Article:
With continued DOE support, Lehigh University and Advanced Cooling Technologies tackle the next phase of developing technology that extracts CO2 at ambient temperature and could tap into industrial waste heat or geothermal energy to power the process.

Lehigh University engineering researchers working with a Pennsylvania-based technology company have recently entered the second phase in the development of a novel ion-exchange method to capture carbon dioxide that could potentially run on waste heat produced by industry.

The method pairs a filter (more specifically, a capture sorbent, a material that absorbs CO2 gas) with an electrochemical cell that breaks down sodium sulfate into sodium hydroxide and sulfuric acid solutions. These weak base and weak acid solutions work together to capture and subsequently purify the captured CO2

Eventually, the technology will be packaged into a unit about the size of a shipping container. 

“Air flows through the filter, which captures the CO2,” says Arup SenGupta, a professor of both chemical and biomolecular engineering and civil and environmental engineering and lead researcher on the project. “When the filter capacity is exhausted, the conversion process initiated by the electrochemical cell produces pure CO2 that you can then pressurize and put in underground storage, or liquify and sell on the market.”

Additionally, he says, the sodium hydroxide and sulfuric acid recombine in the process to form sodium sulfate. “So you can keep using the salt to sequester CO2, in theory, forever,” he says. 

The U.S. Department of Energy is continuing to fund the project, which is a collaboration between Lehigh, including its Energy Research Center (led by Carlos Romero, mechanical engineering and mechanics research full professor), and Advanced Cooling Technologies (Lancaster, PA), most recently through a Phase II Small Business Technology Transfer (STTR) award. ACT researches and manufactures thermal management products for a range of industries. A system prototype will be built at ACT and deployed for testing under an operational environment at Lehigh's ERC.

“The unique aspect here is that we don’t use any heat to extract the CO2 and regenerate the sorbent,” says Josh Charles ’11G ’19 PhD, a lead research and development engineer at ACT and a Lehigh mechanical engineering alumnus. “The process is driven by electricity, and the conversion is done at room temperature.”

Charles says current capture systems need to be heated up to at least 100 degrees Celsius, and sometimes much higher, which creates its own emissions that also need to be offset. Or, the unit needs to be located near a significant geothermal heat source, like those in Iceland.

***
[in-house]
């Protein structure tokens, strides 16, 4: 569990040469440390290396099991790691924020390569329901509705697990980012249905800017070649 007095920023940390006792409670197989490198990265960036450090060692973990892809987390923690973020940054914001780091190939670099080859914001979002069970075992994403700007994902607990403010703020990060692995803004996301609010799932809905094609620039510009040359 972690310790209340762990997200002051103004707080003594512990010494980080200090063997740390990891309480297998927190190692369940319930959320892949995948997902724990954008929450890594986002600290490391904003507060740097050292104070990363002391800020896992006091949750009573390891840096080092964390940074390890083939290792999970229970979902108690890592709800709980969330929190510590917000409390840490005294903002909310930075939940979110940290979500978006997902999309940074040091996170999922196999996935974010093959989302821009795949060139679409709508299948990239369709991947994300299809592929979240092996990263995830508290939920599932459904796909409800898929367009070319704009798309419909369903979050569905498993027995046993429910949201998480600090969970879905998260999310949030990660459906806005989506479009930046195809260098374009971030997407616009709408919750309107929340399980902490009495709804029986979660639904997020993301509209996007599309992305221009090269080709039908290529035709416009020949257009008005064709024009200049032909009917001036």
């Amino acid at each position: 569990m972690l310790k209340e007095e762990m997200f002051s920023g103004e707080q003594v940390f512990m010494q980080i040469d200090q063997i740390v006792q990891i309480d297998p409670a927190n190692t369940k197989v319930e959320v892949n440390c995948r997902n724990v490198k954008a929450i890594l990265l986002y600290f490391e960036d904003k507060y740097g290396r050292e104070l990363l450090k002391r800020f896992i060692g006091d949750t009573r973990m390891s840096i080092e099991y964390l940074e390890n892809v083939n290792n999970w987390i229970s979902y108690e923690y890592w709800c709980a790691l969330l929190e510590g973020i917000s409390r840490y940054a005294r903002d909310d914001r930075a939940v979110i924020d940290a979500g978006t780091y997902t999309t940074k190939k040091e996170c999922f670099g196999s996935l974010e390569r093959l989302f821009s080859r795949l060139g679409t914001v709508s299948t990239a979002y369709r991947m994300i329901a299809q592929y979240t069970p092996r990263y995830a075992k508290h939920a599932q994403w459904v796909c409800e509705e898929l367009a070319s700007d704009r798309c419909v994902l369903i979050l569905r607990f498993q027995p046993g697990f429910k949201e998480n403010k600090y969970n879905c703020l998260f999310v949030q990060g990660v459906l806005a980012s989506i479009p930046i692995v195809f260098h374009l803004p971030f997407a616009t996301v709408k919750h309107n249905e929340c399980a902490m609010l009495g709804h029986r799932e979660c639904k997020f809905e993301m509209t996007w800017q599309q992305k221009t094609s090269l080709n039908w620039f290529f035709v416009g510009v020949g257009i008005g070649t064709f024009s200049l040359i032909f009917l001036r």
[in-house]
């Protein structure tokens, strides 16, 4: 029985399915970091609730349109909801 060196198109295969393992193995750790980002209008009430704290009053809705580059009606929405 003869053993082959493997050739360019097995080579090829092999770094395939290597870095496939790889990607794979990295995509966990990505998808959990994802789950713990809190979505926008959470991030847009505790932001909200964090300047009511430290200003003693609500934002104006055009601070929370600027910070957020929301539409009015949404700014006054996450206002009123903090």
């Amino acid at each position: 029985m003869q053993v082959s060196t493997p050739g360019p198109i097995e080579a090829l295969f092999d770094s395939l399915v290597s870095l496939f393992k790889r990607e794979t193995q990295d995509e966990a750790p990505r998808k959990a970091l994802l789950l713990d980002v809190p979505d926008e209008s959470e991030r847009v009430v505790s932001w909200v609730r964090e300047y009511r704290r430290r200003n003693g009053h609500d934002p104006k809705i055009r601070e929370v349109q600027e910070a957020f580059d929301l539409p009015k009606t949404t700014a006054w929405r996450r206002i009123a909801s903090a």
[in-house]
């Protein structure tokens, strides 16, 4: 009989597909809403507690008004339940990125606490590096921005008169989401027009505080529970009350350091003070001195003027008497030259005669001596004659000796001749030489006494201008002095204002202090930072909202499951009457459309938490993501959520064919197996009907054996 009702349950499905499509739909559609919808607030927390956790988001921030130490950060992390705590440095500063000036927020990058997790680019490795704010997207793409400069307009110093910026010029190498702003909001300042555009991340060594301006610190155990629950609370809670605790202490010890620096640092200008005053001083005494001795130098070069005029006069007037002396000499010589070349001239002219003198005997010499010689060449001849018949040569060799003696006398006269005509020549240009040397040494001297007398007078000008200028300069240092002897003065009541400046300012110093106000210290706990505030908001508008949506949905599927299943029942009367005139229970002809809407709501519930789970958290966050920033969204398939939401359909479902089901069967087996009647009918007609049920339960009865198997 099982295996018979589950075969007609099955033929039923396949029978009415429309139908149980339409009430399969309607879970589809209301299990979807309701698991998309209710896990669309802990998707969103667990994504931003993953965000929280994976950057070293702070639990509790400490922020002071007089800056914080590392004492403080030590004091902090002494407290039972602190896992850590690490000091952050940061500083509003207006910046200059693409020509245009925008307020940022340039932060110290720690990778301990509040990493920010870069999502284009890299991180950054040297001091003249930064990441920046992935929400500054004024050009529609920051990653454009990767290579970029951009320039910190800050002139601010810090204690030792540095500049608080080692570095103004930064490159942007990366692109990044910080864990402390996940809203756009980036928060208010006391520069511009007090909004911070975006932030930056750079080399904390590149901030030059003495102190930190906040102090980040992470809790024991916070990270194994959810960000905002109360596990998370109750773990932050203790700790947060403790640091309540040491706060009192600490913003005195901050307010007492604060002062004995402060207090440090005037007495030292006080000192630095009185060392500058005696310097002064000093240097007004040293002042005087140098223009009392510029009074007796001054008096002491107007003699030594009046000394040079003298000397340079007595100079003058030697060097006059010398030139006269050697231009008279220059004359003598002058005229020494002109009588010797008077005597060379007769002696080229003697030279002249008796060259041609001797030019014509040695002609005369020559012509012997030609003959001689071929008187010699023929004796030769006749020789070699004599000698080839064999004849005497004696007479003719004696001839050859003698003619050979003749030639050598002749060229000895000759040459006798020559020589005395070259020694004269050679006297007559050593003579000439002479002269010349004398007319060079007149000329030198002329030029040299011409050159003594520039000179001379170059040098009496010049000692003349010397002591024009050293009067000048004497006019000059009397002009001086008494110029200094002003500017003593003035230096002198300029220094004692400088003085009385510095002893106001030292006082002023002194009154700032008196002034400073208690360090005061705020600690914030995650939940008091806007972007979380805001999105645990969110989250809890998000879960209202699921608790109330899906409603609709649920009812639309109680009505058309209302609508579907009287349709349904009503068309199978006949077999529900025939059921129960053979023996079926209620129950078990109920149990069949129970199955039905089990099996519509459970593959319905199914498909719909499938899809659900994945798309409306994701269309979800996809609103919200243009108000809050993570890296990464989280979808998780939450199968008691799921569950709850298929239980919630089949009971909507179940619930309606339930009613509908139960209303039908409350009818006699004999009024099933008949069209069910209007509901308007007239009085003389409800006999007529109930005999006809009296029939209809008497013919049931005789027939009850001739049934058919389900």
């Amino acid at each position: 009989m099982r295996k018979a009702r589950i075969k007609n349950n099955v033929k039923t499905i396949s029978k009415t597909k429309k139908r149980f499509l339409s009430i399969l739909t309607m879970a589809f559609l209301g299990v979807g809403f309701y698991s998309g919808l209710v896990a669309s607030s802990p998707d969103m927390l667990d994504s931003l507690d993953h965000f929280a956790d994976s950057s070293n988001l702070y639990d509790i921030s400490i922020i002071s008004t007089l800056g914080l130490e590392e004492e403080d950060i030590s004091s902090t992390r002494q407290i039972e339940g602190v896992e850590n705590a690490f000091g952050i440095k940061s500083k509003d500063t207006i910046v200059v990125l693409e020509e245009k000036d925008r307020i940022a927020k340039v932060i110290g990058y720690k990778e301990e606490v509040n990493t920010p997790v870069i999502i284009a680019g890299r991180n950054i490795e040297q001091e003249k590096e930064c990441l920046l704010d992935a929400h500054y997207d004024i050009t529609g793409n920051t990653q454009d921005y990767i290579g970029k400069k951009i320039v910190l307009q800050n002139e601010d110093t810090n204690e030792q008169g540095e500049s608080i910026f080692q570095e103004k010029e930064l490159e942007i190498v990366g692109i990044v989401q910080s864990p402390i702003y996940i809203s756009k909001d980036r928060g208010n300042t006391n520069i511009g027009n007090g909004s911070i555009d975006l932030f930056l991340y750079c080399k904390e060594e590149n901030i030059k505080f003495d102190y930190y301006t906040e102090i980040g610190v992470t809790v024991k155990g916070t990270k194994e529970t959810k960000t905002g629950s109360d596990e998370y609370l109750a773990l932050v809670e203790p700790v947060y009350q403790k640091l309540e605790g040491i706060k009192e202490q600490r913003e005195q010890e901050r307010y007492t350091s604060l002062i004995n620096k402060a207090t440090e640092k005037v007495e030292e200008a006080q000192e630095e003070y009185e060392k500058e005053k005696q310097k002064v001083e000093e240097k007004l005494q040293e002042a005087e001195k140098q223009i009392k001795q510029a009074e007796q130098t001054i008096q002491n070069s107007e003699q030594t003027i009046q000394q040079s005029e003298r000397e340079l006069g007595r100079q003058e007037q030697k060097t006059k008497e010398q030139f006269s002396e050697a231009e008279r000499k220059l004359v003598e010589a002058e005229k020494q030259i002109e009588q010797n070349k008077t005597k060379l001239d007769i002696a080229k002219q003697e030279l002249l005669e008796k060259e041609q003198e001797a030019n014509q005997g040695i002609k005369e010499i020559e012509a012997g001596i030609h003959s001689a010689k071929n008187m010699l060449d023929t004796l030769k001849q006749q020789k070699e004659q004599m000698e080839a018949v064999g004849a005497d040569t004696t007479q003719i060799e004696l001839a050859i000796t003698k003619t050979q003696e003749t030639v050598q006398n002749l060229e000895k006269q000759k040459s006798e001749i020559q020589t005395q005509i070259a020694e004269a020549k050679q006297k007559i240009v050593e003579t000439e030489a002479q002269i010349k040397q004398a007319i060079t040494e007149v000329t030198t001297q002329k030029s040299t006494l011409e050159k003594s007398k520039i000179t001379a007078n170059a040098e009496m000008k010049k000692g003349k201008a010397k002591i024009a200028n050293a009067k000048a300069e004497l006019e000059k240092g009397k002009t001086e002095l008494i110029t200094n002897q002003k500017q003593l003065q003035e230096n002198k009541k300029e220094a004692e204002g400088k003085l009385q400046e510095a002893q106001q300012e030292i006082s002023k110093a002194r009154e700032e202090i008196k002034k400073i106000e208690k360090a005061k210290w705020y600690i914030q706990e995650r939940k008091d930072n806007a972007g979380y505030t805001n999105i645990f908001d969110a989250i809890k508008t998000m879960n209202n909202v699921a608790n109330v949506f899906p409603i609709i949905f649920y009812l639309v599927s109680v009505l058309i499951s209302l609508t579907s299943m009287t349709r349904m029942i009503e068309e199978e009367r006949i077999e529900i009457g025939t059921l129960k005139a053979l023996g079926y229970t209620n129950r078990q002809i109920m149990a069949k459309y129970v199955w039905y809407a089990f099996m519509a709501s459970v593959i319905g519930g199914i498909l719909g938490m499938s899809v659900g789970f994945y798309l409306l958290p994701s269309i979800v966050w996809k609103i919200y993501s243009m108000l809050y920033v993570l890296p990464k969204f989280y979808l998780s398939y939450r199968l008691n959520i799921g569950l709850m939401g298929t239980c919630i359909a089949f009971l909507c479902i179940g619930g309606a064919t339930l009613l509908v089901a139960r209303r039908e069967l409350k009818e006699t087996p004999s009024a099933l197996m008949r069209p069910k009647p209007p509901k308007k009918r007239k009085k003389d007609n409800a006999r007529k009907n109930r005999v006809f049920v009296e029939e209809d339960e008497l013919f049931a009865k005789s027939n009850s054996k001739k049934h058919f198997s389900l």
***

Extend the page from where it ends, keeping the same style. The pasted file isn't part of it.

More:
“We still have high energy loads, but they’re electrical, and we think we can offset those pretty well with renewable sources,” he says. 

The process can also be powered by heat, he says, but at much lower temperatures than in typical capture systems. So the units could potentially be run by waste heat produced by industry. 

In Phase I, the team proved their method was comparable to others currently in use. In Phase II, they will focus on both scaling the process and improving its efficiency. They’ll also explore using novel new filter materials SenGupta has developed for another carbon capture project in which CO2 is converted into sodium bicarbonate (aka baking soda) that can be released harmlessly into the ocean. 

“Those materials can capture three times as much CO2 per cycle,” says Charles. “So they could significantly improve our design by allowing us to reduce the overall size of the system.”

The team’s ultimate vision is for a modular system capable of operating almost anywhere with each modular unit capturing up to 1,000 tons of CO2 per year. Future users, the researchers say, will likely be private firms operating them as investment properties to tap into the carbon market, or large corporations looking to directly offset their emissions. The simplicity of the system could even make them accessible to schools and community organizations.

There’s still much work to be done, but both Charles and SenGupta believe the potential of the project presents a huge opportunity to make a meaningful impact on the climate crisis. And, says SenGupta, their research will go into the public domain for all to access.

“It doesn’t matter where you live,” he says, “the U.S., Europe, or the tiniest country in Africa, you should have access to the information that will enhance the public good.”

Story by Christine Fennessy

Main image: An illustration of the direct air carbon dioxide capture system being developed in a DOE-funded collaboration between Advanced Cooling Technologies and Lehigh University. (Credit: Joshua Charles)

Arup SenGupta

Arup SenGupta is a professor of chemical and biomolecular engineering and civil and environmental engineering at Lehigh.

Joshua Charles

Lehigh mechanical engineering alum Josh Charles ’11G ’19 PhD is a lead research and development engineer at Advanced Cooling Technologies.

Carlos Romero

Carlos E. Romero is the director of Lehigh's Energy Research Center and a mechanical engineering and mechanics research full professor.